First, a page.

Discussione:Chimica organica/Proprieta fisiche1

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Alcune cose che l'utente laghi.l vuole aggiungere[modifica]

It's important to realise that all molecules experience dispersion forces. Dipole-dipole interactions are not an alternative to dispersion forces - they occur in addition to them. Molecules which have permanent dipoles will therefore have boiling points rather higher than molecules which only have temporary fluctuating dipoles.

Surprisingly dipole-dipole attractions are fairly minor compared with dispersion forces, and their effect can only really be seen if you compare two molecules with the same number of electrons and the same size. For example, the boiling points of ethane, CH3CH3, and fluoromethane, CH3F, are

Why choose these two molecules to compare? Both have identical numbers of electrons, and if you made models you would find that the sizes were similar - as you can see in the diagrams. That means that the dispersion forces in both molecules should be much the same.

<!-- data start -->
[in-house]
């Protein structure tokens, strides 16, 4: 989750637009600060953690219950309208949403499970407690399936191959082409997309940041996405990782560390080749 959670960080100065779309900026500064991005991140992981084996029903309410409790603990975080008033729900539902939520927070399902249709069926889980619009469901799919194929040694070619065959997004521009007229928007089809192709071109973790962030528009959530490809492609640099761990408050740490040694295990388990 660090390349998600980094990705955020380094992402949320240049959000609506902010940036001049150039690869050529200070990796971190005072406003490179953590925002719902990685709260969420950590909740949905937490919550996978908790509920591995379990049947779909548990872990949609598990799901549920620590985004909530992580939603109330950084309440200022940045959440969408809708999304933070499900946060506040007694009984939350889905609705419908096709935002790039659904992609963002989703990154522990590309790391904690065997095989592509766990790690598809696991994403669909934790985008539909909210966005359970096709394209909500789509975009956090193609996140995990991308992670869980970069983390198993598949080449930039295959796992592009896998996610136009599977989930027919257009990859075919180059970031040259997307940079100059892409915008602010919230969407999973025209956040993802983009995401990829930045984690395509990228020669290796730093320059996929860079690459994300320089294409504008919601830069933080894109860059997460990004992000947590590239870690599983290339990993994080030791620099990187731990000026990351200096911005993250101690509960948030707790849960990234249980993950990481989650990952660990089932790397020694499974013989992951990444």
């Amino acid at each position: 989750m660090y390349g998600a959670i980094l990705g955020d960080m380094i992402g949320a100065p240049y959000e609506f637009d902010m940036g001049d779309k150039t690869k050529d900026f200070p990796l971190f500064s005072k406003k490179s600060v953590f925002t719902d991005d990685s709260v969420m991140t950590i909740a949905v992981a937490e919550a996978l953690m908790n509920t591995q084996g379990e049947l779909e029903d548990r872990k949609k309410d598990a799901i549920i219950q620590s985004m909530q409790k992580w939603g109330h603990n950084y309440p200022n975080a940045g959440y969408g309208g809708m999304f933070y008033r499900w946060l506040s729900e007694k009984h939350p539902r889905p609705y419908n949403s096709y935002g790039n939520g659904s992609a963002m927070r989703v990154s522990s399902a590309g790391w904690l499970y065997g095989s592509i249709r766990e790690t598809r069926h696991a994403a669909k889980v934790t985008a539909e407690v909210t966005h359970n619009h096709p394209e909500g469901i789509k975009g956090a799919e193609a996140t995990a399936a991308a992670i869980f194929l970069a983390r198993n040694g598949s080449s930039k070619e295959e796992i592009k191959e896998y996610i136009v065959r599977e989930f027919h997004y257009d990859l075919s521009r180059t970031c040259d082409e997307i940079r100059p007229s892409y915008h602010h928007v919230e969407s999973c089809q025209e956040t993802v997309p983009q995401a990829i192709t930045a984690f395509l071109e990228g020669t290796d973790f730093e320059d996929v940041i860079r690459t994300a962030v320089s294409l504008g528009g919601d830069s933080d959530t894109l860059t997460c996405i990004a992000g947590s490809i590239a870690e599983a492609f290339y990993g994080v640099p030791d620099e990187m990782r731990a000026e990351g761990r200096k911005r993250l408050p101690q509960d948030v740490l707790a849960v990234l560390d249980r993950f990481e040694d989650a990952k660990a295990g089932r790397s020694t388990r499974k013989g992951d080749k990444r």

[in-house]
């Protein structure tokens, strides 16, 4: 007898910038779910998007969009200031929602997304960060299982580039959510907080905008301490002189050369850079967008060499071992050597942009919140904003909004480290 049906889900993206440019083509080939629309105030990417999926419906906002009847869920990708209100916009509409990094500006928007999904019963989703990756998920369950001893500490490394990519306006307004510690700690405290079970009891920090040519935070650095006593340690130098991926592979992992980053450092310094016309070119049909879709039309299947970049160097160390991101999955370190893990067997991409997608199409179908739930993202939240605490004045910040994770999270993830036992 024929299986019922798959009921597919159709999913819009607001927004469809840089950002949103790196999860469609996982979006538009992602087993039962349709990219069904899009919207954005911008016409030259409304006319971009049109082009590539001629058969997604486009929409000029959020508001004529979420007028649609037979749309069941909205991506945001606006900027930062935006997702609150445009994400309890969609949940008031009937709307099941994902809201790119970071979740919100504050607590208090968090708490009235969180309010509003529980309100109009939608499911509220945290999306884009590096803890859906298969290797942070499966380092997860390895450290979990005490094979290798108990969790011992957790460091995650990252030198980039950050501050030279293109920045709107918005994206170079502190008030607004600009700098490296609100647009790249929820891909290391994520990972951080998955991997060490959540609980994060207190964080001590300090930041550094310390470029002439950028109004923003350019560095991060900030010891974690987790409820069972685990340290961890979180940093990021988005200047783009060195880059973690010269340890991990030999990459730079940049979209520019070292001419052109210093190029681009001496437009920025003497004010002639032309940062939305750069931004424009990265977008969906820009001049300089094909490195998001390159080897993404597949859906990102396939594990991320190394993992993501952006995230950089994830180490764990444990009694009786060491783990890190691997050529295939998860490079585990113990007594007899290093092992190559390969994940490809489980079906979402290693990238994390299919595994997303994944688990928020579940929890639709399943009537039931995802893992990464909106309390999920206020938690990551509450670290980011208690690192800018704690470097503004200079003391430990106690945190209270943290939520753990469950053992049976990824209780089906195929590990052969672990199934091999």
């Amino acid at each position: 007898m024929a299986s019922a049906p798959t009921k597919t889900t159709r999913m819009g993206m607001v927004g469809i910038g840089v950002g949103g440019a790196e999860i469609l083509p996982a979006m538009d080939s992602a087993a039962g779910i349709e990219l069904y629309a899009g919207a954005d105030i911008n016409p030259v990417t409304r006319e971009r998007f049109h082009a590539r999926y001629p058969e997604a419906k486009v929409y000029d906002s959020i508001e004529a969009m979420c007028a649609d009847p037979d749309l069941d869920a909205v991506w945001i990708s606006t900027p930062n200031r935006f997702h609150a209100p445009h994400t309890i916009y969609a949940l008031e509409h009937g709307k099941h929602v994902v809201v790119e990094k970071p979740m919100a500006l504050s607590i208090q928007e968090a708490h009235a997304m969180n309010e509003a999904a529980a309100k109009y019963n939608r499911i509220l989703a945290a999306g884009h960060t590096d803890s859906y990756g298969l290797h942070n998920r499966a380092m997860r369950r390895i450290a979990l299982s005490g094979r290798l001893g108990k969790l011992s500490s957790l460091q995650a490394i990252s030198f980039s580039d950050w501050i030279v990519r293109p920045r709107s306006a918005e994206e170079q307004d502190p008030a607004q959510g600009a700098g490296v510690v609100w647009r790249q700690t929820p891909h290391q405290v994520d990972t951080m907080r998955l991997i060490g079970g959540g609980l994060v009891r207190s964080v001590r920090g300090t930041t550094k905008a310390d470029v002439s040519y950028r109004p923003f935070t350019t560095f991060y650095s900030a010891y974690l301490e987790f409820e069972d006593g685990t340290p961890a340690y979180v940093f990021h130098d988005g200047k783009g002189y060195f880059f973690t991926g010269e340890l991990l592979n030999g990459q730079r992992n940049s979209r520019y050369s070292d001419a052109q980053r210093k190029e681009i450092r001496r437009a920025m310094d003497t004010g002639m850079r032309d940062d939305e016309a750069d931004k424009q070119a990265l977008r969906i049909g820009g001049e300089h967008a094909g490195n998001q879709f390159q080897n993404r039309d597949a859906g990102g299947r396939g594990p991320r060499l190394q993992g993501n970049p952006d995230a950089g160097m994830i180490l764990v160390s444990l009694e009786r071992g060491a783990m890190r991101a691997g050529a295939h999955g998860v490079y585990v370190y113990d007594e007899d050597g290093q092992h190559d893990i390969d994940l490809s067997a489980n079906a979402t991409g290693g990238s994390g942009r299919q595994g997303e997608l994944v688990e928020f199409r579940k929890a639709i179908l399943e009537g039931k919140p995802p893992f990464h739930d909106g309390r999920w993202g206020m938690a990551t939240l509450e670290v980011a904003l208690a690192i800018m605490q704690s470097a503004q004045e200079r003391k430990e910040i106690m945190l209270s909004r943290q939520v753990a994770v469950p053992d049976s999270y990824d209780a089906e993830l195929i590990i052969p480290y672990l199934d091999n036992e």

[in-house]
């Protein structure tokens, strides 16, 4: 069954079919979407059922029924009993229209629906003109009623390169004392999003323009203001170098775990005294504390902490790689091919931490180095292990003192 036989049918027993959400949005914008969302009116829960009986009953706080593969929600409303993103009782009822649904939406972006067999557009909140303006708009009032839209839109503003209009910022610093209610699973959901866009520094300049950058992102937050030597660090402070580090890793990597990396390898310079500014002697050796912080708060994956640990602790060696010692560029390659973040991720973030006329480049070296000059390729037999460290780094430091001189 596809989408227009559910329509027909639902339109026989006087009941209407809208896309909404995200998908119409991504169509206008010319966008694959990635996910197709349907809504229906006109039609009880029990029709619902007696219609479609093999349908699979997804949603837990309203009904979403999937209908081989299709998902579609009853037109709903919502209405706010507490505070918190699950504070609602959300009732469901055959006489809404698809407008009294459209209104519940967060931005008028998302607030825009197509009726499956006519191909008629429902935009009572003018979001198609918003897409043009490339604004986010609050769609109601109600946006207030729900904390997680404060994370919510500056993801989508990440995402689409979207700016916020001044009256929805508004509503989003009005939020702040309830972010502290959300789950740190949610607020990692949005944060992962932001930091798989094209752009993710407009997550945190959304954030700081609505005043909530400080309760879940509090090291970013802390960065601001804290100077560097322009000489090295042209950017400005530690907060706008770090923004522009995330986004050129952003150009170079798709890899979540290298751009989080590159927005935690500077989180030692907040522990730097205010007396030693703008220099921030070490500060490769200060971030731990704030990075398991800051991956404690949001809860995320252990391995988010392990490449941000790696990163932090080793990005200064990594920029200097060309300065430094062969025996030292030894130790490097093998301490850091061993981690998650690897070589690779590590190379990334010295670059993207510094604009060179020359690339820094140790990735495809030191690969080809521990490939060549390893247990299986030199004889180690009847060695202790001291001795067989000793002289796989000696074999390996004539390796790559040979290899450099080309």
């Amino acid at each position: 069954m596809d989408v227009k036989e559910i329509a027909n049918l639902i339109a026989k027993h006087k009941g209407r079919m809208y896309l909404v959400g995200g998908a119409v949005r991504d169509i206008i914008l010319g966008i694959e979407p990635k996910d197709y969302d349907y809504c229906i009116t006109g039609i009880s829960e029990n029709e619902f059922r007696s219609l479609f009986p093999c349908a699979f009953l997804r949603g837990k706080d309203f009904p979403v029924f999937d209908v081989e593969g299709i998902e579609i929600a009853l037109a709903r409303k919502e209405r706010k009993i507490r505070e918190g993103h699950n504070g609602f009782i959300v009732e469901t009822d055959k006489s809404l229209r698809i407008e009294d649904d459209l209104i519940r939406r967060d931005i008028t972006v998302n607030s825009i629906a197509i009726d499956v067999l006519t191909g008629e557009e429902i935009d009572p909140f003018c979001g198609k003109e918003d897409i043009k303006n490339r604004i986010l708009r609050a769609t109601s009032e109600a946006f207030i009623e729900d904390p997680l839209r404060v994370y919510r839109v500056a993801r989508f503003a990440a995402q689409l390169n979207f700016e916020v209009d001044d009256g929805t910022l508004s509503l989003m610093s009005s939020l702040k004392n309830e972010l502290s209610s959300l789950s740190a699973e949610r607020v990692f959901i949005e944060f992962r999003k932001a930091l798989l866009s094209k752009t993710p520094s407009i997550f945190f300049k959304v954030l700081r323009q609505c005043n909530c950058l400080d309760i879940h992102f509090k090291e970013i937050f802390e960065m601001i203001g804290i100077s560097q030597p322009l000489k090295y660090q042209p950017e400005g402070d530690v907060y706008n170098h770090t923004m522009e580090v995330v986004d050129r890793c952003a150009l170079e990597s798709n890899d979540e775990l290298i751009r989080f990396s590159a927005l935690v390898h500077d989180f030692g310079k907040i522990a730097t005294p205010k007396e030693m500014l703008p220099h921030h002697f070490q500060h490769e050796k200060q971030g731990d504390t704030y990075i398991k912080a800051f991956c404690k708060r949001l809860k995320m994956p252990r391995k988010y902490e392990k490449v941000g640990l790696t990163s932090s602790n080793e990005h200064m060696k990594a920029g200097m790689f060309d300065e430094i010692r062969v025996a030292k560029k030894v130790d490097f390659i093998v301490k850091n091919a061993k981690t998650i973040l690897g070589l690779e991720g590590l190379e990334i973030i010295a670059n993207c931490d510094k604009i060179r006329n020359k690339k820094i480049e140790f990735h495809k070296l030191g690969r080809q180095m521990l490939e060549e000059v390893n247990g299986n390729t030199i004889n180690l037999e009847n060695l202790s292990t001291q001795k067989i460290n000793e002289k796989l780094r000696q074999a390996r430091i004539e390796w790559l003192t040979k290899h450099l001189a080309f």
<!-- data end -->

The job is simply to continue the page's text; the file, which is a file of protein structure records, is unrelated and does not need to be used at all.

The higher boiling point of fluoromethane is due to the large permanent dipole on the molecule because of the high electronegativity of fluorine. However, even given the large permanent polarity of the molecule, the boiling point has only been increased by some 10°.

Here is another example showing the dominance of the dispersion forces. Trichloromethane, CHCl3, is a highly polar molecule because of the electronegativity of the three chlorines. There will be quite strong dipole-dipole attractions between one molecule and its neighbours.

On the other hand, tetrachloromethane, CCl4, is non-polar. The outside of the molecule is uniformly - in all directions. CCl4 has to rely only on dispersion forces.

So which has the highest boiling point? CCl4 does, because it is a bigger molecule with more electrons. The increase in the dispersion forces more than compensates for the loss of dipole-dipole interactions.

The boiling points are: CHCl3 61.2°C CCl4 76.8°C